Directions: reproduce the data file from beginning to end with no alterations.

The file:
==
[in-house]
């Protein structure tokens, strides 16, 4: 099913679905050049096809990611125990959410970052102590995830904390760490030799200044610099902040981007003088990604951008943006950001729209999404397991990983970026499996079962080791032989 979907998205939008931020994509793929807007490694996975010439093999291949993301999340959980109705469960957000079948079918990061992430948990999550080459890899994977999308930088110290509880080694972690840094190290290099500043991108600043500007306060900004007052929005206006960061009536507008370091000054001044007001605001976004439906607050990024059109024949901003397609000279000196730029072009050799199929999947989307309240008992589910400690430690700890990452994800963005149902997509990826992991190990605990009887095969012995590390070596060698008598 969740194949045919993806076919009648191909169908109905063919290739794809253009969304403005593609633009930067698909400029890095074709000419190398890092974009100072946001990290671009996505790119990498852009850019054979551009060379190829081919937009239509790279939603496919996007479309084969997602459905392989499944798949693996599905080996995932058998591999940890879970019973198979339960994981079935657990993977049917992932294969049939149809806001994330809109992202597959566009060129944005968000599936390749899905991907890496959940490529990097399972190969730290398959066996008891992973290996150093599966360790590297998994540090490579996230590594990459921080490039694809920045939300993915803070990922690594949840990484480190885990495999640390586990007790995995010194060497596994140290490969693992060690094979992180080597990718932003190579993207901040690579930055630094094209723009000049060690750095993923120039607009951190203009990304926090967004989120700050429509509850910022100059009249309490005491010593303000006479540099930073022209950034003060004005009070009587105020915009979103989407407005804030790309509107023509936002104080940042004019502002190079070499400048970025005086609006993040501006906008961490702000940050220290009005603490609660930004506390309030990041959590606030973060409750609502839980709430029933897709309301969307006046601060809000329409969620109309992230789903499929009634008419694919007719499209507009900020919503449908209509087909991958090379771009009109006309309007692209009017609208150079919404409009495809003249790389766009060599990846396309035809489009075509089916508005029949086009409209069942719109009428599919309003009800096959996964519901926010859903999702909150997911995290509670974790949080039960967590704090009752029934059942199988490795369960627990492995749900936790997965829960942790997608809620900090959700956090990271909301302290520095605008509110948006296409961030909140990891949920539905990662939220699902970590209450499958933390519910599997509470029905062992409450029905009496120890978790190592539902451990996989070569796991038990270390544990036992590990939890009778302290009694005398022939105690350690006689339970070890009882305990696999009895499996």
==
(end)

[in-house]
């Protein structure tokens, strides 16, 4: 099913679905050049096809990611125990959410970052102590995830904390760490030799200044610099902040981007003088990604951008943006950001729209999404397991990983970026499996079962080791032989 979907998205939008931020994509793929807007490694996975010439093999291949993301999340959980109705469960957000079948079918990061992430948990999550080459890899994977999308930088110290509880080694972690840094190290290099500043991108600043500007306060900004007052929005206006960061009536507008370091000054001044007001605001976004439906607050990024059109024949901003397609000279000196730029072009050799199929999947989307309240008992589910400690430690700890990452994800963005149902997509990826992991190990605990009887095969012995590390070596060698008598 969740194949045919993806076919009648191909169908109905063919290739794809253009969304403005593609633009930067698909400029890095074709000419190398890092974009100072946001990290671009996505790119990498852009850019054979551009060379190829081919937009239509790279939603496919996007479309084969997602459905392989499944798949693996599905080996995932058998591999940890879970019973198979339960994981079935657990993977049917992932294969049939149809806001994330809109992202597959566009060129944005968000599936390749899905991907890496959940490529990097399972190969730290398959066996008891992973290996150093599966360790590297998994540090490579996230590594990459921080490039694809920045939300993915803070990922690594949840990484480190885990495999640390586990007790995995010194060497596994140290490969693992060690094979992180080597990718932003190579993207901040690579930055630094094209723009000049060690750095993923120039607009951190203009990304926090967004989120700050429509509850910022100059009249309490005491010593303000006479540099930073022209950034003060004005009070009587105020915009979103989407407005804030790309509107023509936002104080940042004019502002190079070499400048970025005086609006993040501006906008961490702000940050220290009005603490609660930004506390309030990041959590606030973060409750609502839980709430029933897709309301969307006046601060809000329409969620109309992230789903499929009634008419694919007719499209507009900020919503449908209509087909991958090379771009009109006309309007692209009017609208150079919404409009495809003249790389766009060599990846396309035809489009075509089916508005029949086009409209069942719109009428599919309003009800096959996964519901926010859903999702909150997911995290509670974790949080039960967590704090009752029934059942199988490795369960627990492995749900936790997965829960942790997608809620900090959700956090990271909301302290520095605008509110948006296409961030909140990891949920539905990662939220699902970590209450499958933390519910599997509470029905062992409450029905009496120890978790190592539902451990996989070569796991038990270390544990036992590990939890009778302290009694005398022939105690350690006689339970070890009882305990696999009895499996």